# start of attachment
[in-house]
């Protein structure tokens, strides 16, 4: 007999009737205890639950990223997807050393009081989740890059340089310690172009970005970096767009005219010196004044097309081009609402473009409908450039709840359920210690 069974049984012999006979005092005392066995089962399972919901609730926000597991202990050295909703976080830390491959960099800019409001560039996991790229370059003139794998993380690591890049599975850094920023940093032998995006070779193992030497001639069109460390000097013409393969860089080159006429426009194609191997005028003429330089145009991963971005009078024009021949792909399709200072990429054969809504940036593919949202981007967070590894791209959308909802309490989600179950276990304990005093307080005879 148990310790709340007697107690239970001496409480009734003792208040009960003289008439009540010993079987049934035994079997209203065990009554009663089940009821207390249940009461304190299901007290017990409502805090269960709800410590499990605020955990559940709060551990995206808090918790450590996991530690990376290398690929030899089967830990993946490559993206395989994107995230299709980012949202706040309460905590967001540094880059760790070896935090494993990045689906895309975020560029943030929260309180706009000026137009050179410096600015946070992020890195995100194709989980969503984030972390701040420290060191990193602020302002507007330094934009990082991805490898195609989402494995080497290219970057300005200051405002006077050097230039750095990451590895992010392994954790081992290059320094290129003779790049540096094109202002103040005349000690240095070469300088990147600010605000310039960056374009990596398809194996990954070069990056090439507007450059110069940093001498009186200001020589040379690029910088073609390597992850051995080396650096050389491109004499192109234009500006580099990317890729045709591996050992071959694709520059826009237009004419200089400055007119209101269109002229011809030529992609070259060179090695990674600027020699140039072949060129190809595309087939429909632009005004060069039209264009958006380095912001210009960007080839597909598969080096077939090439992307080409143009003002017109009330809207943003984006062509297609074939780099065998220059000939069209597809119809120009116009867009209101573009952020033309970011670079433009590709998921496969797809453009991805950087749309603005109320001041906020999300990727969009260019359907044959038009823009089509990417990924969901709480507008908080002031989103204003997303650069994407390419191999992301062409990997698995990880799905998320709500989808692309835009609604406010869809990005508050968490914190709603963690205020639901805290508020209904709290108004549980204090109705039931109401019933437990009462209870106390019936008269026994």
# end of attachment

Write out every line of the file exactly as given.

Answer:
[in-house]
């Protein structure tokens, strides 16, 4: 007999009737205890639950990223997807050393009081989740890059340089310690172009970005970096767009005219010196004044097309081009609402473009409908450039709840359920210690 069974049984012999006979005092005392066995089962399972919901609730926000597991202990050295909703976080830390491959960099800019409001560039996991790229370059003139794998993380690591890049599975850094920023940093032998995006070779193992030497001639069109460390000097013409393969860089080159006429426009194609191997005028003429330089145009991963971005009078024009021949792909399709200072990429054969809504940036593919949202981007967070590894791209959308909802309490989600179950276990304990005093307080005879 148990310790709340007697107690239970001496409480009734003792208040009960003289008439009540010993079987049934035994079997209203065990009554009663089940009821207390249940009461304190299901007290017990409502805090269960709800410590499990605020955990559940709060551990995206808090918790450590996991530690990376290398690929030899089967830990993946490559993206395989994107995230299709980012949202706040309460905590967001540094880059760790070896935090494993990045689906895309975020560029943030929260309180706009000026137009050179410096600015946070992020890195995100194709989980969503984030972390701040420290060191990193602020302002507007330094934009990082991805490898195609989402494995080497290219970057300005200051405002006077050097230039750095990451590895992010392994954790081992290059320094290129003779790049540096094109202002103040005349000690240095070469300088990147600010605000310039960056374009990596398809194996990954070069990056090439507007450059110069940093001498009186200001020589040379690029910088073609390597992850051995080396650096050389491109004499192109234009500006580099990317890729045709591996050992071959694709520059826009237009004419200089400055007119209101269109002229011809030529992609070259060179090695990674600027020699140039072949060129190809595309087939429909632009005004060069039209264009958006380095912001210009960007080839597909598969080096077939090439992307080409143009003002017109009330809207943003984006062509297609074939780099065998220059000939069209597809119809120009116009867009209101573009952020033309970011670079433009590709998921496969797809453009991805950087749309603005109320001041906020999300990727969009260019359907044959038009823009089509990417990924969901709480507008908080002031989103204003997303650069994407390419191999992301062409990997698995990880799905998320709500989808692309835009609604406010869809990005508050968490914190709603963690205020639901805290508020209904709290108004549980204090109705039931109401019933437990009462209870106390019936008269026994």